Kobe Bryant limped to the free throw line on April 12, 2013, after tearing his Achilles tendon. Like a badass, he sunk both free throws to tie the Golden State Warriors 109-109, and later said this about the experience: “When I first did it, right there, I was trying to feel if the tendon is there or if it’s gone. I realized it wasn’t there. I was literally trying to pull the tendon up, so hopefully I could walk and kind of hobble through the last two and a half minutes and try to play.” This play set in motion the ending of a jaw dropping career from the Black Mamba. Mike Wise recently wrote an article for ESPN in which he unpacks the enigma of Kobe Bryant. Here are some takeaways.
What kind of person takes free throws after he tears his Achilles? The Black Mamba throughout his career has always baffled us. Even close teammate Shaquille O’Neal has said, “We will always be the most enigmatic controversial, dominant one-two, little-man, big-man punch in Laker history and NBA history.” Who is Kobe Bryant? Few, if any claim to know. Here’s what we do know.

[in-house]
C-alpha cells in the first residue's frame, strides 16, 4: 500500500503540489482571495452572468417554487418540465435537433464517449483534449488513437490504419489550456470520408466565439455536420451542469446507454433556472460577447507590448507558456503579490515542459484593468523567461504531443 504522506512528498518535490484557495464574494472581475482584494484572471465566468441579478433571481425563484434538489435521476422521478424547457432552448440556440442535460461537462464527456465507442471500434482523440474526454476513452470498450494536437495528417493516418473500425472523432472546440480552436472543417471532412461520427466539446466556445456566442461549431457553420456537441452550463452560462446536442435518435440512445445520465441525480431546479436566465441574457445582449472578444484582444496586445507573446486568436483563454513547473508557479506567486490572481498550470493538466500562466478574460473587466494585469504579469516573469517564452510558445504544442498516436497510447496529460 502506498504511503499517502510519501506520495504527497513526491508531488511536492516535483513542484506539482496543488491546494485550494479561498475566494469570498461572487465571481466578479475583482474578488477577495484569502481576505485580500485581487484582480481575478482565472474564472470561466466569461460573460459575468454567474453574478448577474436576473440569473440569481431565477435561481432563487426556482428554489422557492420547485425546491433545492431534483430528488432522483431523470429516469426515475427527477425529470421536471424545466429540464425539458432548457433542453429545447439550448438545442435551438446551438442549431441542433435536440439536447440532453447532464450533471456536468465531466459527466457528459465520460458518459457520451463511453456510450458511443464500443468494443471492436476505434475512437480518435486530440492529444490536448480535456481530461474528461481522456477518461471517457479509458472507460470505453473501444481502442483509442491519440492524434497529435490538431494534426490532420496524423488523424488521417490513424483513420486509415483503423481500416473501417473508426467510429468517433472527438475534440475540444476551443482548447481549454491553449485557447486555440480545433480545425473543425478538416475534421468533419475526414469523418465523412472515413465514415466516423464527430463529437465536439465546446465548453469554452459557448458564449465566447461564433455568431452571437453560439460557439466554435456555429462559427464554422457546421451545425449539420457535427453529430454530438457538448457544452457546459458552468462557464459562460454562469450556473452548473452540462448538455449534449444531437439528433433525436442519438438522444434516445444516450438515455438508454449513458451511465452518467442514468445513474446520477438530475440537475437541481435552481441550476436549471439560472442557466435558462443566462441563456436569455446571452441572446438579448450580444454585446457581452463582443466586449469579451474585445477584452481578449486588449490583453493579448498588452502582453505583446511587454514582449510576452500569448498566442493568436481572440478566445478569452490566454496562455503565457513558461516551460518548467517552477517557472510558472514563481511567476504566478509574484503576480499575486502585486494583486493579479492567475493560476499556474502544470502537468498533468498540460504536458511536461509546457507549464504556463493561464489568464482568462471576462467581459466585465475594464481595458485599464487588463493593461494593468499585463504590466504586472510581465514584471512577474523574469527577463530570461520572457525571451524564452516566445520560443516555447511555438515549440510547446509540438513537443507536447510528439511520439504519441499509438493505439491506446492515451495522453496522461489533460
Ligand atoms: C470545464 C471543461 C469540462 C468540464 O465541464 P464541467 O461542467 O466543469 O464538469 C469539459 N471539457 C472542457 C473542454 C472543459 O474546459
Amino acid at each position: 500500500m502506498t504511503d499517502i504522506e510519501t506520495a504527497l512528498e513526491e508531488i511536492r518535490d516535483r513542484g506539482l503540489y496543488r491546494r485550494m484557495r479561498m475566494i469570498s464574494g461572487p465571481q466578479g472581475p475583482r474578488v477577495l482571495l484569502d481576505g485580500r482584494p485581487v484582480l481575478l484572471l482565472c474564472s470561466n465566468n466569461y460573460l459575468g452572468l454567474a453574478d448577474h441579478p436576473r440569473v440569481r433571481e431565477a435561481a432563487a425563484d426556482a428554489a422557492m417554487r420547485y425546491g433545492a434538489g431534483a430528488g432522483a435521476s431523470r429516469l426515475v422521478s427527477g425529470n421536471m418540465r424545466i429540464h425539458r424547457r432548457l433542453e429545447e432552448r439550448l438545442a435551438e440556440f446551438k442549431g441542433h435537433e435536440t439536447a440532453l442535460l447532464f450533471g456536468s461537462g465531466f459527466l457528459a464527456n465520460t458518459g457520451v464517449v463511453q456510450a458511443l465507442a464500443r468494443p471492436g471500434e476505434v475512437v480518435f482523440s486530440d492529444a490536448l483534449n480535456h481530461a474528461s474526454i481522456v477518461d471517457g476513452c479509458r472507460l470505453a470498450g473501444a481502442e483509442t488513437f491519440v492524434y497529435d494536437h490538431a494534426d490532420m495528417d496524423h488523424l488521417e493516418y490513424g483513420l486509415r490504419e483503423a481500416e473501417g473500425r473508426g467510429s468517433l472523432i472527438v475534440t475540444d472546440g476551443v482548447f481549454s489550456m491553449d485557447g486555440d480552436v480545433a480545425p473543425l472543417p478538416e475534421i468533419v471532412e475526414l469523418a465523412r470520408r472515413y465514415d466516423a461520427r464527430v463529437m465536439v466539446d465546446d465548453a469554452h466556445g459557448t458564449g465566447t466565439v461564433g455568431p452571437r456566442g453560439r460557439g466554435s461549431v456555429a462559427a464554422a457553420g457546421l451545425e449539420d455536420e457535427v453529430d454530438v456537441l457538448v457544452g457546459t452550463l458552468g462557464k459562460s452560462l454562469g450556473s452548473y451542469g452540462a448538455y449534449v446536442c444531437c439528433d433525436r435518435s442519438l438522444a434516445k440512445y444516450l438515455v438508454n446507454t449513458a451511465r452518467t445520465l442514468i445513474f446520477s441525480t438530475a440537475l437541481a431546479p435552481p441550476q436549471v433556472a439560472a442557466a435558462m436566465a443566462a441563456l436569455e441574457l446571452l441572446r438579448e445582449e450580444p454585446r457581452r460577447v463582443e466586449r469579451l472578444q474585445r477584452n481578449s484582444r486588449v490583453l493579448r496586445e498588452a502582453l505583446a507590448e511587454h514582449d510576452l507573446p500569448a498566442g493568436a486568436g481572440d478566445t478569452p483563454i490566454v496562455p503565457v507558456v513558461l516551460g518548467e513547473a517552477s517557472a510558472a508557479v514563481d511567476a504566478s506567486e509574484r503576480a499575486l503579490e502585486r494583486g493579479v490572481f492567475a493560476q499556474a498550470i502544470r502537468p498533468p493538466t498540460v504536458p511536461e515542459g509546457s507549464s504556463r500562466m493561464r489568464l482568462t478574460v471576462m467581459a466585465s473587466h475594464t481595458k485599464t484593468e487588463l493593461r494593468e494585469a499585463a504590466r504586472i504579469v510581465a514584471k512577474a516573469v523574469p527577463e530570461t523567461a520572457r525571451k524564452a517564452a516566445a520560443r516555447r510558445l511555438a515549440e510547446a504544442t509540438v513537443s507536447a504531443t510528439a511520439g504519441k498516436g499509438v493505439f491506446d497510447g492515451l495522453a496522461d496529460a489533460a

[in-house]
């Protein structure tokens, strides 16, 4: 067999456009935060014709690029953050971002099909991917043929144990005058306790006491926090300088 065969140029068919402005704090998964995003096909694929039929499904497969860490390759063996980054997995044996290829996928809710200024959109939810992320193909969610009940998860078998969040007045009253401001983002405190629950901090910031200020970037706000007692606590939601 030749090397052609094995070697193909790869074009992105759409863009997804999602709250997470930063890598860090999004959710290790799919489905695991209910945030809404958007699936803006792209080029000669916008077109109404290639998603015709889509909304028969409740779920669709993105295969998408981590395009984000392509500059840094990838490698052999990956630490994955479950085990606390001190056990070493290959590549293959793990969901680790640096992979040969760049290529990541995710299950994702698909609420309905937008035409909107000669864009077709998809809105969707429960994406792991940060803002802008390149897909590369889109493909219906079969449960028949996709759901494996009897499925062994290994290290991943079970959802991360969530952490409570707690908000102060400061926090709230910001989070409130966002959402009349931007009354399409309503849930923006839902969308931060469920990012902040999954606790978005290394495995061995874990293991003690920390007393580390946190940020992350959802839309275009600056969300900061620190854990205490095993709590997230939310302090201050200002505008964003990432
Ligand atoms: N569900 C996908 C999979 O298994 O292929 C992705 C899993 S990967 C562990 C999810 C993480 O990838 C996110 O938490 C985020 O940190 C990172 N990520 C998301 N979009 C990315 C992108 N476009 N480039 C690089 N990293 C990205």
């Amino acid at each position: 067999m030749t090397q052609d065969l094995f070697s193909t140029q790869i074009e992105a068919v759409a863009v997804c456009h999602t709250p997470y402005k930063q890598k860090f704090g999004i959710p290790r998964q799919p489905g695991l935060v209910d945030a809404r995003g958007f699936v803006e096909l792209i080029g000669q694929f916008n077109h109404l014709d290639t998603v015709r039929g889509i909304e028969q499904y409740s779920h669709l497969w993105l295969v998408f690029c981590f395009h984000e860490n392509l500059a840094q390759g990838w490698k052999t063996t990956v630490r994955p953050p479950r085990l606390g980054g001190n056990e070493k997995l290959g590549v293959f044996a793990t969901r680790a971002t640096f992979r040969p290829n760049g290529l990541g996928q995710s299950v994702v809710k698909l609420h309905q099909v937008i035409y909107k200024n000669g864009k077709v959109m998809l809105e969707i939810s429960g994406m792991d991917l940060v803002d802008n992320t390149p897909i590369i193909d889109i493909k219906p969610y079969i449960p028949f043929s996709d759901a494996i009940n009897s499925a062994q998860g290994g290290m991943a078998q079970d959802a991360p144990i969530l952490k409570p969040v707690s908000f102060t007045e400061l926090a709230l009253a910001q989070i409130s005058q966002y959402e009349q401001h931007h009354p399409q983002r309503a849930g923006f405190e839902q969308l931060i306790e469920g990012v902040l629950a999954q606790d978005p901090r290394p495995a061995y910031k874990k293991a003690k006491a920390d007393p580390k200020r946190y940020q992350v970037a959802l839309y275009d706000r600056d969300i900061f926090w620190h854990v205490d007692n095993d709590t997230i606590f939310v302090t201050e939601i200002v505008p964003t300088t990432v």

Kobe Bryant was one of the hardest working athletes in sports history. He was known to make cold calls to entrepreneurs to find out their secrets to success. He didn’t stop a practice session until he made 400 shots. He was the first to arrive at practice, even when injured. So, why don’t we know Kobe that well? “I was busy studying the game,” Kobe says. “It wasn’t something I consciously did. I was just so busy studying and perfecting the craft, that’s what I did most of the time,” he told Mike Wise.
NOT BLACK ENOUGH
According to Wise, the African-American community has been hesitant to issue Kobe a black card. He grew up in Italy, speaks Italian and was slow to defend Trayvon Martin. “If we’ve progressed as a society, then you don’t jump to somebody’s defense just because they’re African-American,” Kobe told The New Yorker.
After rape allegations in 2003, Kobe’s further closed off from the public. According to Brian Shaw, “Kobe didn’t trust anyone for a time…He began to realize that people ever looking at him like they looked at Michael [Jordan] was not happening. He started to embrace being a villain.” According to Shaw, Kobe became less forgiving and more indifferent to public opinion.
Has Kobe been able shed his lone persona? Well, not necessarily. But fans love him anyway. In his last game against the Utah Jazz, they went crazy as he scored 60 points on 50 shots. On that last night, fans didn’t want to see Kobe, the team player. They finally embraced the lone wolf, and actually cheered him to hog the ball — one last time.